San Francisco ranked fifth best city for tech jobs

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San Francisco ranked fifth best city for tech jobs

The Computing Technology Industry Association [CompTIA], a nonprofit trade association for people in the technology industry, ranked which American cities are best for jobs in the tech sector. Among the surprises, Silicon Valley hubs San Jose and San Francisco came in fourth and fifth, respectively, beneath cities in North Carolina and Texas.

The report, “Tech Town USA,” compared 20 metro areas “where demand for tech workers is greatest,” and compared how great demand for jobs in those areas was weighed against the local cost of living.

Despite the fact that Silicon Valley is, well, Silicon Valley, the top two spots on the list went to cities in North Carolina—Charlotte and Raleigh, respectively—with Austin coming in third. All California destinations ranked somewhere below.

Here’s a look at some of the results:

- In this assessment, the best place to work in tech isn’t Silicon Valley but the Tar Heel State: “North Carolina was a major stand-out, with Charlotte earning the number one spot and Raleigh just behind at number two.”

 

- The Bay Area underperformed, though the sheer power of Silicon Valley is still hard to ignore: “Despite the cost of living factors, tech-heavy hitters like San Jose and San Francisco and themselves at number four and number five, respectively— as an opportunity in these areas continues to skyrocket faster than housing costs.”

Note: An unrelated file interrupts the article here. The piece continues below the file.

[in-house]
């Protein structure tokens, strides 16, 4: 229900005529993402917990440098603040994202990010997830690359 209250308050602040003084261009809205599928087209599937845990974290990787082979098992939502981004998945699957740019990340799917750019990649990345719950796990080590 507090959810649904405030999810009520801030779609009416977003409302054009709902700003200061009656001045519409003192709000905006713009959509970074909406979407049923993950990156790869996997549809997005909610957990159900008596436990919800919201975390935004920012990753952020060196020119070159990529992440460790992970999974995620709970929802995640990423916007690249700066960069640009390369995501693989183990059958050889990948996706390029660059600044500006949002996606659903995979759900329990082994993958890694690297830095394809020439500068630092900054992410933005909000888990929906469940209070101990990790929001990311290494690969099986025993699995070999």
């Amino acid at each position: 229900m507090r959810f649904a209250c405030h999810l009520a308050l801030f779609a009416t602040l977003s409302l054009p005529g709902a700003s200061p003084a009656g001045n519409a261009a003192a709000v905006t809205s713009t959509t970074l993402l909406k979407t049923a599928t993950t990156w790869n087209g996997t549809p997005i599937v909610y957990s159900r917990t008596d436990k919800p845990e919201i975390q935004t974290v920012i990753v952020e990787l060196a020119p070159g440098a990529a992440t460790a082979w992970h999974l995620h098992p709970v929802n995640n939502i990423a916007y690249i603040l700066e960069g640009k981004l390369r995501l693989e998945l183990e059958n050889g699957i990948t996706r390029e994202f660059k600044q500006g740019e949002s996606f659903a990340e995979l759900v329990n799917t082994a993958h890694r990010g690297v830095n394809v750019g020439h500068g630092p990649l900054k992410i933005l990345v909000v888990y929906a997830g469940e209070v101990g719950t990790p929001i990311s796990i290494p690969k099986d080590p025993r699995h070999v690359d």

- No big surprise here: The difference maker was the cost of living: In the rankings, San Francisco and San Jose earned high marks for job opportunities. But for ease of paying bills, SF came in dead last at No. 20 out of 20 cities. San Jose came in at No. 19.

 

- Silicon Valley workers net huge paychecks, but sometimes it’s still just not worth it: “While tech workers in San Jose earn a median income of $122,242 per year—the highest salary on our list—would-be California dreamers need to take costs into account. Those who call Silicon Valley home understand that everything is more expensive—43.6 percent more than the average cost of living in the U.S.”

 

- While housing is one element of the cost of living, the contrast is stark: According to the California Association of Realtors, the median price of a house in San Francisco and Santa Clara County is $1.5 million and $1.25 million, respectively. In No. 1 ranked Charlotte, North Caroline, it’s over $300,00. Median rent for a one-bedroom apartment in SF on Zumper is $3,650/month; in Charlotte, it’s $1,150/month.

 

- Nevertheless, Silicon Valley remains the center of the universe, tech-wise: “A staggering 112,388 Bay Area IT jobs were posted between August 2017 and July 2018 (the second highest on our index) and demand for IT pros are projected to increase a whopping 15 percent by 2023.”

  

On a final note, CompTIA claims, “More residents left San Francisco than any other city in the last quarter of 2017, according to real estate website Redfin.”

However, as we’ve taken pains to explain, this is not accurate: Redfin doesn't measure how many people move out of San Francisco, as it has no access to such data.

Rather, Redfin measures the number of Redfin users in the Bay Area—not just SF—who appear to be shopping for homes in other cities.

That figure is indeed going up, but San Francisco’s actual population—as well as the population of the Bay Area—continues to rise, largely on the extra bump provided by immigration.

By Adam Brinklow